Population Control Agenda…
How can we best aid the world’s most vulnerable?
Pope Francis’s concern for the poor is clear, so it is understandable that climate change is the topic of his forthcoming Encyclical — a Papal letter that is sent out to the world. Climate change will hit the most destitute people first and worst.
But the Pope after his letter is officially published, he should tread carefully. The climate policies of today will do little for the poor.
A cruel truth is that almost every significant challenge on Earth hits the poor more than the wealthy: hunger, a lack of clean drinking water, malaria, indoor air pollution. The question then is how we make the most difference for the most vulnerable.
A reasonable starting point is to listen to the world’s citizens. A United Nations survey of 7.5 million people found that many other issues are deemed more urgent. The top priorities were education, health, jobs, corruption and nutrition. Of 16 problems, the climate was rated the lowest priority.
One reason may be that today’s climate policies themselves have a cost, which predominantly hits the poor.
Cuts in electricity consumption require price hikes that hurt the worst-off and elderly. Relying on expensive green energy sources like wind and solar power makes electricity pricier and less available for those who desperately need it.
The biggest problem with today’s climate change policies is that they will cost a fortune for very little good. The toughest global warming policy today is the European Union’s commitment to cutting 20% of greenhouse gas emissions by 2020. This will cost $235 billion. And cut temperatures at the end of the century by a measly 0.1ºF.
This doesn’t mean that we should ignore climate change. There are two compelling actions that should be part of the Pope’s agenda to serve the poor.
The first is an end to fossil fuel subsidies. Especially in poor countries, governments spend a fortune making oil cheaper. These subsidies mainly help the middle class and the rich — the people who can afford a car. The subsidies increase the amount of oil that is used, making air pollution and climate change worse. Phasing out subsidies for fossil fuels would not only help the planet, it would free money to spend on education and health.
The second necessary policy is a big global increase in green energy research, to speed the day when renewable energy sources can out compete fossil fuels. Let’s fund the basic research that will make green energy too cheap and easy to resist.
But we also need to recognize that the actions that would most help the world’s poor are not climate policies.
The Copenhagen Consensus Center commissioned research from economists to review the United Nations’ 169 proposed targets that will replace the Millennium Development Goals and shape development spending for the next 15 years, These ‘Sustainable Development Goals’ are hugely important for the planet because they will direct an estimated $2.5 trillion in development spending until 2030, as well as countless trillions in national budgets, so it’s important we get them right.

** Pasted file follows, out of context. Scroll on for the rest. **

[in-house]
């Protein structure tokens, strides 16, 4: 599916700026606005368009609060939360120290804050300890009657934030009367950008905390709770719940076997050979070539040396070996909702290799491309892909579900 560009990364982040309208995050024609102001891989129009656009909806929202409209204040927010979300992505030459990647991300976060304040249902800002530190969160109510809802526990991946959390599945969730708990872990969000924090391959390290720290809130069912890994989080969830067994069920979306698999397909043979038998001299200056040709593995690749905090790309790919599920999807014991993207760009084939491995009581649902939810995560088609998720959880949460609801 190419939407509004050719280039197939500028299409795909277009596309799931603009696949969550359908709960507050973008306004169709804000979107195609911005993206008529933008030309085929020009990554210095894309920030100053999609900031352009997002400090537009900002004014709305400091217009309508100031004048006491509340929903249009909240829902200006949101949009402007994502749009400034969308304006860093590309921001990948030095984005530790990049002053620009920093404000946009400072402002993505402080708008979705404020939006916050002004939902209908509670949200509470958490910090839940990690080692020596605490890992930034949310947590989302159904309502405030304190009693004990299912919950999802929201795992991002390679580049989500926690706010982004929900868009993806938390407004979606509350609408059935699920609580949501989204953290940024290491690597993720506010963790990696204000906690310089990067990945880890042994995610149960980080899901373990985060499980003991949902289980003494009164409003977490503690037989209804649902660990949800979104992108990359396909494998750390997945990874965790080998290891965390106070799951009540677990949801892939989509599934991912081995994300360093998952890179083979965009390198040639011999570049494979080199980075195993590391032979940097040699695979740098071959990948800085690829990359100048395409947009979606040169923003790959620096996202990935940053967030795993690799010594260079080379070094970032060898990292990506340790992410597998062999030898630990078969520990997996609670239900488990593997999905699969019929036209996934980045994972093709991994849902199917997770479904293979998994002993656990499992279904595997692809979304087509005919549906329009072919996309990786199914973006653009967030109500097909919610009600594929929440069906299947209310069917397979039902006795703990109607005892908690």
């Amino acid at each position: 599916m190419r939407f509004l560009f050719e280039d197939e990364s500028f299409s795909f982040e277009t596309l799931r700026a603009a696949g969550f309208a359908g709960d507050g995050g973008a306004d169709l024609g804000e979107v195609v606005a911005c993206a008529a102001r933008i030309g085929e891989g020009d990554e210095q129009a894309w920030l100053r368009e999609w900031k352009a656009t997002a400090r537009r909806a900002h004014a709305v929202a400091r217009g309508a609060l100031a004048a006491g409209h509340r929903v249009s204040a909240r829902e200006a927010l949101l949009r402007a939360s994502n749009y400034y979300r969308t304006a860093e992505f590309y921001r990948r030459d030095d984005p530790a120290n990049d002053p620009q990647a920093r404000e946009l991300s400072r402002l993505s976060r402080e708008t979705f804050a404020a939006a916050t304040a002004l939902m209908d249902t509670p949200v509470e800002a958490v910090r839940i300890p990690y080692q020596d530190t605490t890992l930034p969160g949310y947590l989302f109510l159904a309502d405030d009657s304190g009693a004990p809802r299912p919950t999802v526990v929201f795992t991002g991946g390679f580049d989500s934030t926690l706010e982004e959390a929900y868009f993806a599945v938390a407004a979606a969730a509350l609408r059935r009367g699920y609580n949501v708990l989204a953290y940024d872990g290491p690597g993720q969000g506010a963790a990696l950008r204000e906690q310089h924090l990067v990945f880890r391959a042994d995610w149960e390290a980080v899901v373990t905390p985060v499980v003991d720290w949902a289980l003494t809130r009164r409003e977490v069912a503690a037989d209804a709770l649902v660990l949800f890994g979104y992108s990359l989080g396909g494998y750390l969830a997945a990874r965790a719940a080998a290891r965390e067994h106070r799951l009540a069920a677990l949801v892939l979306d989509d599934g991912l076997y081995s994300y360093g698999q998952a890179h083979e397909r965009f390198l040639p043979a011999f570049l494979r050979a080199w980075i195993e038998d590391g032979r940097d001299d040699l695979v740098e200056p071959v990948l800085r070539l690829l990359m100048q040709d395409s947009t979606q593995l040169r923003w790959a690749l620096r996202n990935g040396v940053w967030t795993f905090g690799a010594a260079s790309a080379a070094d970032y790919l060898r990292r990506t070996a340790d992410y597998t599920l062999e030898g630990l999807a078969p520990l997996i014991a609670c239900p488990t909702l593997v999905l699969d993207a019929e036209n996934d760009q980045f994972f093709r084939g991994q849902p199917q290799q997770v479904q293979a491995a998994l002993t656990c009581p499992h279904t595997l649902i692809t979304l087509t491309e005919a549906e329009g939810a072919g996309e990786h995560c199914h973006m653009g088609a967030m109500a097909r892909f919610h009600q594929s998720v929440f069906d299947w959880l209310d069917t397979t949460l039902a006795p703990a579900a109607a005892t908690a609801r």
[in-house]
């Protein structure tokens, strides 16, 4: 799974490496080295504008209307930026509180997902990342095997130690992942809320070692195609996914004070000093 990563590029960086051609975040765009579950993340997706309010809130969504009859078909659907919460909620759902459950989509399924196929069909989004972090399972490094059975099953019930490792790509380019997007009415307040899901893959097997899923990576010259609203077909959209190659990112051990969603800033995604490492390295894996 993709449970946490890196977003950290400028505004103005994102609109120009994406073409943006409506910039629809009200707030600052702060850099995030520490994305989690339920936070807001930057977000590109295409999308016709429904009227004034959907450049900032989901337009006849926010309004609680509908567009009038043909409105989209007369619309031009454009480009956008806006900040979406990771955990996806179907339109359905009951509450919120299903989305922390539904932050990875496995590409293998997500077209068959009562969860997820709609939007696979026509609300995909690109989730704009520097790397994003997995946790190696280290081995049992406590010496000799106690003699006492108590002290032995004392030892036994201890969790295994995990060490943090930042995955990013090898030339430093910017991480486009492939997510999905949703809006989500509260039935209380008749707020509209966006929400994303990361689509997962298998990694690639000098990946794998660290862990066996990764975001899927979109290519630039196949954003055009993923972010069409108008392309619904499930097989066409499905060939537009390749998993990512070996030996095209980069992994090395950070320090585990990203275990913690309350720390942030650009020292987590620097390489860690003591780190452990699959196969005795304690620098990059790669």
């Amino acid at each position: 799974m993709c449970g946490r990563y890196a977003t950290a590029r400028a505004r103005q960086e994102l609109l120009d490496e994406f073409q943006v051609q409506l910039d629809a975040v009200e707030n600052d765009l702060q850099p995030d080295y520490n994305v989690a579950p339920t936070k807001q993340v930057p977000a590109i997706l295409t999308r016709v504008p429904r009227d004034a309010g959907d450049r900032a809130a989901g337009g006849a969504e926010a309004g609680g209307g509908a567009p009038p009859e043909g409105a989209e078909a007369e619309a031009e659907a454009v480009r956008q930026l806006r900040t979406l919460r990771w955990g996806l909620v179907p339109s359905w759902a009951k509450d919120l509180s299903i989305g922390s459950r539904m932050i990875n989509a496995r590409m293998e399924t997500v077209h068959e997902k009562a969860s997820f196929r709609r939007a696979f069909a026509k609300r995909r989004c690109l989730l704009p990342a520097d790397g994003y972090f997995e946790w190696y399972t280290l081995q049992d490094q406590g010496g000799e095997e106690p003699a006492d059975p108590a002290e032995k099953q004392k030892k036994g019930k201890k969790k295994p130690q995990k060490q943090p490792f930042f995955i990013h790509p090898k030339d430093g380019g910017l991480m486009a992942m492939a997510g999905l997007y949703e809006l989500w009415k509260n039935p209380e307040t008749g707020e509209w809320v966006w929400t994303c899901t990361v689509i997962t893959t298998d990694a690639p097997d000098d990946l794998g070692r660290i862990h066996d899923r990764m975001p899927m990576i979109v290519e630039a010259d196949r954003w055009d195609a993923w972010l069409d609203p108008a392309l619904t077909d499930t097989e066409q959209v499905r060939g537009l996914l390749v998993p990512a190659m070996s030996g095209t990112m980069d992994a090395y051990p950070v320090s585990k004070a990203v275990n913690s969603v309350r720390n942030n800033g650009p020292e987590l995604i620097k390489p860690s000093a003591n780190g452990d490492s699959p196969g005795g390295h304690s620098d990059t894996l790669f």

One big problem is that 169 targets is just too many. Analysis by a panel including several Nobel laureate economists established that reducing the list of development targets to just nineteen of the most important investments would generate four-times more good than trying to do all 169.
So what are the policies that would really make the real biggest difference for the world’s poorest?
One is boosting international trade by getting rid of the policies that stop one country trading with another. Lowering trade restrictions reduces poverty and triggers rapid income growth, making people much richer. Trade also helps the flow of ideas and technology.
Another chief way of transforming lives is one that is unlikely to be embraced by the Catholic Church: achieving universal access to contraception and family planning.
At an annual cost of $3.6 billion, allowing women control over pregnancy would mean 150,000 fewer maternal deaths and 600,000 fewer children being orphaned this way.
And a third area where money should be spent is nutrition. This is especially critical for young children. A good diet ensures brains and muscles develop better, producing life-long benefits. Well-nourished children stay in school longer, learn more and end up being much more productive. This is an area where the Catholic Church has shown leadership already.
These policies — ensuring freer trade, greater access to family planning, and nutritional interventions — cost a fraction of expensive, inefficient climate policies. When helping the world’s poorest is the goal, these are the investments that would truly make the biggest difference.
VATICAN SPEAKER ON CLIMATE THINKS THERE ARE 6 BILLION TOO MANY OF US!!
One of the speakers slated for the Vatican rollout of the long-awaited Papal document on climate change once said the earth is overpopulated by at least 6 billion people.
The teaching document, called an encyclical, is scheduled for release on June 18 at Vatican City. Perhaps with the exception of the 1968 encyclical on contraception, no Vatican document has been greeted with such anticipation.
The political left is hoping for a document that ties belief in global warming to a religious obligation. Climate skeptics have already started criticizing the document.
The choice of Professor John Schnellnhuber, founding director of the Postdam Institute for Climate Impact Research, as one of three presenters may be giving the left added hope and giving giving skeptics severe heartburn. He has been described as one of the more aggressive scientists on the question of man-made global warming.
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